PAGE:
Bulimia is known as an eating disorder. It's now known that eating disorders are more often a result of personal and/or social problems and not related to food choices. Many bulimic behavior patterns are not about food, but instead, about other feelings the bulimic doesn't know how to deal with.
While the disorder of bulimia centers on food, its roots are not food related in any way. Instead, bulimia is now thought to be a result or manifestation personal, social, or emotional problems or issues. Many bulimic behavior patterns are not truly about food, but are a way of suppressing feelings or keeping control when losing control is feared. Bulimic patterns are associated with guilt feelings, low self-esteem, secrecy, and overt depression.
The Origin of an Eating Disorder
Children are often taught to only express positive emotions such as happiness, love, and cheer. When feelings such as anger, sadness, jealousy, fear, or other negative feelings are expressed, children are taught to hide or suppress them. This early lesson may result in difficulty experiencing them later in life. Many grow up simply trying to hide them or completely block them out.
For a bulimic, binging, and purging can temporarily make feelings go away. A girl may be bullied at school and instead of expressing her anger, hurt, or fear, she will binge eat. However, this binge results in her feeling guilty and ashamed, leaving her searching for a way to undo her actions or punish herself for what she’s done. To rid herself of the “guilt," she will purge. Bulimia may become a way of blocking out thoughts and feelings, as the bullemic behavior patterns of binging to purging takes focus away from the underlying issues or problems.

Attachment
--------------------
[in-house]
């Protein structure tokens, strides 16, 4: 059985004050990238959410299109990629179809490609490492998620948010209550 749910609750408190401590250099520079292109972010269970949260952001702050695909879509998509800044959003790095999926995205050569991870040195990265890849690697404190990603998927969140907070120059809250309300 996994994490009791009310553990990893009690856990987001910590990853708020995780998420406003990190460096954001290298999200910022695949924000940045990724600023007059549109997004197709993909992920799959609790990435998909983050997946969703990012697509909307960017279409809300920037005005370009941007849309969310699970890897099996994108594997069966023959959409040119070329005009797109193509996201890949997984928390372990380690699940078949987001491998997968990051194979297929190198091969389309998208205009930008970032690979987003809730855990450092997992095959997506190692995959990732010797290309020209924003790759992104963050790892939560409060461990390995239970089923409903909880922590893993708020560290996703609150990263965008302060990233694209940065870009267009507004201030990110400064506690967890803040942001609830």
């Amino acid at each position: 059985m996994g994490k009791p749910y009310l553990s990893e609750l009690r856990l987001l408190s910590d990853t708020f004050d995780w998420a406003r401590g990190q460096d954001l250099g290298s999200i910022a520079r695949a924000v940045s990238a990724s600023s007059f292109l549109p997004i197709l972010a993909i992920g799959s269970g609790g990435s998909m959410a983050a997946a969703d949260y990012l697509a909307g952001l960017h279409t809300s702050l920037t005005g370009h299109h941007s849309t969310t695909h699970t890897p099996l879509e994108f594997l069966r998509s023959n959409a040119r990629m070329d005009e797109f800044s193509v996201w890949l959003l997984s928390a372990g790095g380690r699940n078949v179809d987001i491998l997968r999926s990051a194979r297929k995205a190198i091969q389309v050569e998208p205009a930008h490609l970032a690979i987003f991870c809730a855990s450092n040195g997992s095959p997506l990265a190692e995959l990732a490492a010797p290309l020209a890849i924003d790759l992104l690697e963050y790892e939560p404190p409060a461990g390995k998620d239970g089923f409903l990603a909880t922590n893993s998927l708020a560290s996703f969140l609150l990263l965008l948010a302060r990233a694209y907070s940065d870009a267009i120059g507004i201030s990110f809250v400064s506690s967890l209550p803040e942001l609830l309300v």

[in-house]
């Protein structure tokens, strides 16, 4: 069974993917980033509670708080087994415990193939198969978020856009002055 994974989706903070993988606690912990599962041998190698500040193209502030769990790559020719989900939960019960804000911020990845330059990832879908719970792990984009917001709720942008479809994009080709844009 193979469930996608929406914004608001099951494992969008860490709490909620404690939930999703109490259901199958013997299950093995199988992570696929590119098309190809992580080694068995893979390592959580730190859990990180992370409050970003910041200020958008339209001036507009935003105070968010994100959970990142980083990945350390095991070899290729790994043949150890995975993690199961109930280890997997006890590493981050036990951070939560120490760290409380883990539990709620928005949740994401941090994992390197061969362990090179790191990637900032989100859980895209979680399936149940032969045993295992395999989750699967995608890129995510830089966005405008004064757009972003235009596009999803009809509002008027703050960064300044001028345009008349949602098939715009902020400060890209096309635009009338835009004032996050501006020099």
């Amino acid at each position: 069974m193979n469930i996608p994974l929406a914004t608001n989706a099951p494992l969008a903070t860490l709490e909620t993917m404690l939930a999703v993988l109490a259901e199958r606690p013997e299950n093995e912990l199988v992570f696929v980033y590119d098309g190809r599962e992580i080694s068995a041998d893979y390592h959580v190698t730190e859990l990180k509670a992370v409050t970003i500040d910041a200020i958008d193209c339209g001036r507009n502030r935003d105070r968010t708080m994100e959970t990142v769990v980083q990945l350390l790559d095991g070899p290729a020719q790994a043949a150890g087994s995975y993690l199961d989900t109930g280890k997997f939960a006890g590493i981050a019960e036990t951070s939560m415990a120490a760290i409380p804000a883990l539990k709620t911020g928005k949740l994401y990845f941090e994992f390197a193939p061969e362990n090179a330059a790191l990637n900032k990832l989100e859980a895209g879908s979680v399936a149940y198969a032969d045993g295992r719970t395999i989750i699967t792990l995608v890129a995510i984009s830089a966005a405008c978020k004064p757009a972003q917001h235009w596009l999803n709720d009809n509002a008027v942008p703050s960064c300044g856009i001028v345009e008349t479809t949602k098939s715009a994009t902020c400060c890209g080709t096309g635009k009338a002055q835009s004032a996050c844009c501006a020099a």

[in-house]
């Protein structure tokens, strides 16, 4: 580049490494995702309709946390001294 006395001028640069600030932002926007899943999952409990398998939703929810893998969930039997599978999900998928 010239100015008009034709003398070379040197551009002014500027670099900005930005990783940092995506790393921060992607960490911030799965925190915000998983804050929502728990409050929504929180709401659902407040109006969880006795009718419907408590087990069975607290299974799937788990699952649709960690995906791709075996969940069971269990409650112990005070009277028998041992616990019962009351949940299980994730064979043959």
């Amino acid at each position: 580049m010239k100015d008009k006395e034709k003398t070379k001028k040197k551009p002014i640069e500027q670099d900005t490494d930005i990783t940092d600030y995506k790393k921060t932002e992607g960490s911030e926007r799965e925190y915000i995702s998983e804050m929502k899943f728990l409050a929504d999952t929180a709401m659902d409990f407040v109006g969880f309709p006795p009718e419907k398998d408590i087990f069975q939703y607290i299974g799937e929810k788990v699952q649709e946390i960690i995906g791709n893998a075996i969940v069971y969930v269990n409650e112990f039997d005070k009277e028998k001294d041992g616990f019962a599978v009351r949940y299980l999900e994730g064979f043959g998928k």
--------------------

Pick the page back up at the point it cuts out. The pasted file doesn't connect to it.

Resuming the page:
Lying to Fit In
Bulimics will often deceive, lie, or attempt to blend into their group of friends and family, in an attempt to hide their disorder. They will make excuses as to why they can’t or won’t eat when out with friends, (I ate earlier; I think I have a stomach bug; I promised Mom I’d eat at home tonight). When eating with family, a bulimic will use deception to avoid eating. Pushing food around on the plate, rearranging it to make it look as if food was eaten, or hiding food in a napkin, bottom of a glass, or even in pants pockets are a few tricks that have been reported to be used. If the topic of the bulimics' eating disorder is brought up, it’s not unusual for the bulimic to start an argument in order to storm out of the room to avoid the conversation – and the meal.
The Binge – Purge Cycle
Binge eating is defined as eating a large amount of food in a fixed period of time. Many bulimics report extravagant or lavish food feasts, sometimes with odd food combinations. The binge eating is directly followed by some sort of compensating technique. This can be in the form of excessive exercise, the use of laxatives, or, most commonly, the practice of purging – self-induced vomiting.
The most basic and common technique practiced by bulimics is eating until the stomach is full (some eat until they are overly full, or have a sick feeling), retreating to the nearest bathroom, and inducing vomiting by forcing a finger or other object down the throat. Those who have been practicing bulimic behavior patterns for some time can induce vomiting with little effort, giving no thought to numerous vomiting sessions a day.